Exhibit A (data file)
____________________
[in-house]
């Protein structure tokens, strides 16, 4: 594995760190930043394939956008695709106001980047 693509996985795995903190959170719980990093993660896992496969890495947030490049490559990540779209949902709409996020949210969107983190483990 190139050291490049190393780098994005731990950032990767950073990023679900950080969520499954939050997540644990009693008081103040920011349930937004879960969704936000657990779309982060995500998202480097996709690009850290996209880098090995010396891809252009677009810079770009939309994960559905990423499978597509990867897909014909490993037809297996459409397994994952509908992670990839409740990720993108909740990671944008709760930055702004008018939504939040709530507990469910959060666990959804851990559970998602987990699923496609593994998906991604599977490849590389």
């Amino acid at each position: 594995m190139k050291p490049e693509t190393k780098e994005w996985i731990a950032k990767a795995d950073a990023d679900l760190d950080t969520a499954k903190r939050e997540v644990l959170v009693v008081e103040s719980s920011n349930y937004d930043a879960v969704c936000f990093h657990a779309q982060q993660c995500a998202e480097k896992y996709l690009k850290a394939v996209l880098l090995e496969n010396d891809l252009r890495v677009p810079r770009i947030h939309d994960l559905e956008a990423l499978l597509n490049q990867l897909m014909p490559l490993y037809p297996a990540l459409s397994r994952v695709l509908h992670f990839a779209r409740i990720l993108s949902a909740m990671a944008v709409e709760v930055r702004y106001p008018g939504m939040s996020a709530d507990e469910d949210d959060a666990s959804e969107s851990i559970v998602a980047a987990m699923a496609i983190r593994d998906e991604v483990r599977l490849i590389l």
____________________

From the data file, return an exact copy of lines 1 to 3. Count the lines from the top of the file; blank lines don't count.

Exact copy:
[in-house]
């Protein structure tokens, strides 16, 4: 594995760190930043394939956008695709106001980047 693509996985795995903190959170719980990093993660896992496969890495947030490049490559990540779209949902709409996020949210969107983190483990 190139050291490049190393780098994005731990950032990767950073990023679900950080969520499954939050997540644990009693008081103040920011349930937004879960969704936000657990779309982060995500998202480097996709690009850290996209880098090995010396891809252009677009810079770009939309994960559905990423499978597509990867897909014909490993037809297996459409397994994952509908992670990839409740990720993108909740990671944008709760930055702004008018939504939040709530507990469910959060666990959804851990559970998602987990699923496609593994998906991604599977490849590389």
């Amino acid at each position: 594995m190139k050291p490049e693509t190393k780098e994005w996985i731990a950032k990767a795995d950073a990023d679900l760190d950080t969520a499954k903190r939050e997540v644990l959170v009693v008081e103040s719980s920011n349930y937004d930043a879960v969704c936000f990093h657990a779309q982060q993660c995500a998202e480097k896992y996709l690009k850290a394939v996209l880098l090995e496969n010396d891809l252009r890495v677009p810079r770009i947030h939309d994960l559905e956008a990423l499978l597509n490049q990867l897909m014909p490559l490993y037809p297996a990540l459409s397994r994952v695709l509908h992670f990839a779209r409740i990720l993108s949902a909740m990671a944008v709409e709760v930055r702004y106001p008018g939504m939040s996020a709530d507990e469910d949210d959060a666990s959804e969107s851990i559970v998602a980047a987990m699923a496609i983190r593994d998906e991604v483990r599977l490849i590389l």